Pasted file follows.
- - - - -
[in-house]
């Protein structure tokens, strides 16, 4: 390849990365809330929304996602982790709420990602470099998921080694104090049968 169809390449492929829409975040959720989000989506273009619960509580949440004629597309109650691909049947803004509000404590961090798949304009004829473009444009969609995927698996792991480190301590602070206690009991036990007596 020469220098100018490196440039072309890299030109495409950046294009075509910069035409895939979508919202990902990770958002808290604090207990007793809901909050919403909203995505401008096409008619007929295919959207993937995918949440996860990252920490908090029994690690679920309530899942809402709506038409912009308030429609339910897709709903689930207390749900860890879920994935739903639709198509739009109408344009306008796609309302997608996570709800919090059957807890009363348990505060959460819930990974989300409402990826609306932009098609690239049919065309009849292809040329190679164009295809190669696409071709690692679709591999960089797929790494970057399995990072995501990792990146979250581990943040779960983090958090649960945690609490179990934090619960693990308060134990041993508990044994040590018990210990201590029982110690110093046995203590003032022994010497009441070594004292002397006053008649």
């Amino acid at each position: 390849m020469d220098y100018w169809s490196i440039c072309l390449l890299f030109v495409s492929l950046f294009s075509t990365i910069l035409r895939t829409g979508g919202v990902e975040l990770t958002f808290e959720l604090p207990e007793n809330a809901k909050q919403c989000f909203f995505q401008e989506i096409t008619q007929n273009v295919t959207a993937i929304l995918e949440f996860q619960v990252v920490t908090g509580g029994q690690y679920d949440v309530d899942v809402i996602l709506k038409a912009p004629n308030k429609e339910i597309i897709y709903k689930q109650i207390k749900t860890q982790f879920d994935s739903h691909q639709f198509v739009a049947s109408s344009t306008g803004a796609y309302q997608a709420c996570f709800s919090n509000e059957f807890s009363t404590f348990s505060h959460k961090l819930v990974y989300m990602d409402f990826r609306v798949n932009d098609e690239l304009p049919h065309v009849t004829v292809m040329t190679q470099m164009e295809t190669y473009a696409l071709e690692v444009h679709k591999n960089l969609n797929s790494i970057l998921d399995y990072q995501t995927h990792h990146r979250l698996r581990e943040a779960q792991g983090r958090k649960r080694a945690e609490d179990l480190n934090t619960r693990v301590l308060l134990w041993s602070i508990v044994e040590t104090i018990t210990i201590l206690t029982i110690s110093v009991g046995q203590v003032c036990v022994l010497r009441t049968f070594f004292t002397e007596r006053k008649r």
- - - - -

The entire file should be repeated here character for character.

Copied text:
[in-house]
């Protein structure tokens, strides 16, 4: 390849990365809330929304996602982790709420990602470099998921080694104090049968 169809390449492929829409975040959720989000989506273009619960509580949440004629597309109650691909049947803004509000404590961090798949304009004829473009444009969609995927698996792991480190301590602070206690009991036990007596 020469220098100018490196440039072309890299030109495409950046294009075509910069035409895939979508919202990902990770958002808290604090207990007793809901909050919403909203995505401008096409008619007929295919959207993937995918949440996860990252920490908090029994690690679920309530899942809402709506038409912009308030429609339910897709709903689930207390749900860890879920994935739903639709198509739009109408344009306008796609309302997608996570709800919090059957807890009363348990505060959460819930990974989300409402990826609306932009098609690239049919065309009849292809040329190679164009295809190669696409071709690692679709591999960089797929790494970057399995990072995501990792990146979250581990943040779960983090958090649960945690609490179990934090619960693990308060134990041993508990044994040590018990210990201590029982110690110093046995203590003032022994010497009441070594004292002397006053008649």
């Amino acid at each position: 390849m020469d220098y100018w169809s490196i440039c072309l390449l890299f030109v495409s492929l950046f294009s075509t990365i910069l035409r895939t829409g979508g919202v990902e975040l990770t958002f808290e959720l604090p207990e007793n809330a809901k909050q919403c989000f909203f995505q401008e989506i096409t008619q007929n273009v295919t959207a993937i929304l995918e949440f996860q619960v990252v920490t908090g509580g029994q690690y679920d949440v309530d899942v809402i996602l709506k038409a912009p004629n308030k429609e339910i597309i897709y709903k689930q109650i207390k749900t860890q982790f879920d994935s739903h691909q639709f198509v739009a049947s109408s344009t306008g803004a796609y309302q997608a709420c996570f709800s919090n509000e059957f807890s009363t404590f348990s505060h959460k961090l819930v990974y989300m990602d409402f990826r609306v798949n932009d098609e690239l304009p049919h065309v009849t004829v292809m040329t190679q470099m164009e295809t190669y473009a696409l071709e690692v444009h679709k591999n960089l969609n797929s790494i970057l998921d399995y990072q995501t995927h990792h990146r979250l698996r581990e943040a779960q792991g983090r958090k649960r080694a945690e609490d179990l480190n934090t619960r693990v301590l308060l134990w041993s602070i508990v044994e040590t104090i018990t210990i201590l206690t029982i110690s110093v009991g046995q203590v003032c036990v022994l010497r009441t049968f070594f004292t002397e007596r006053k008649r």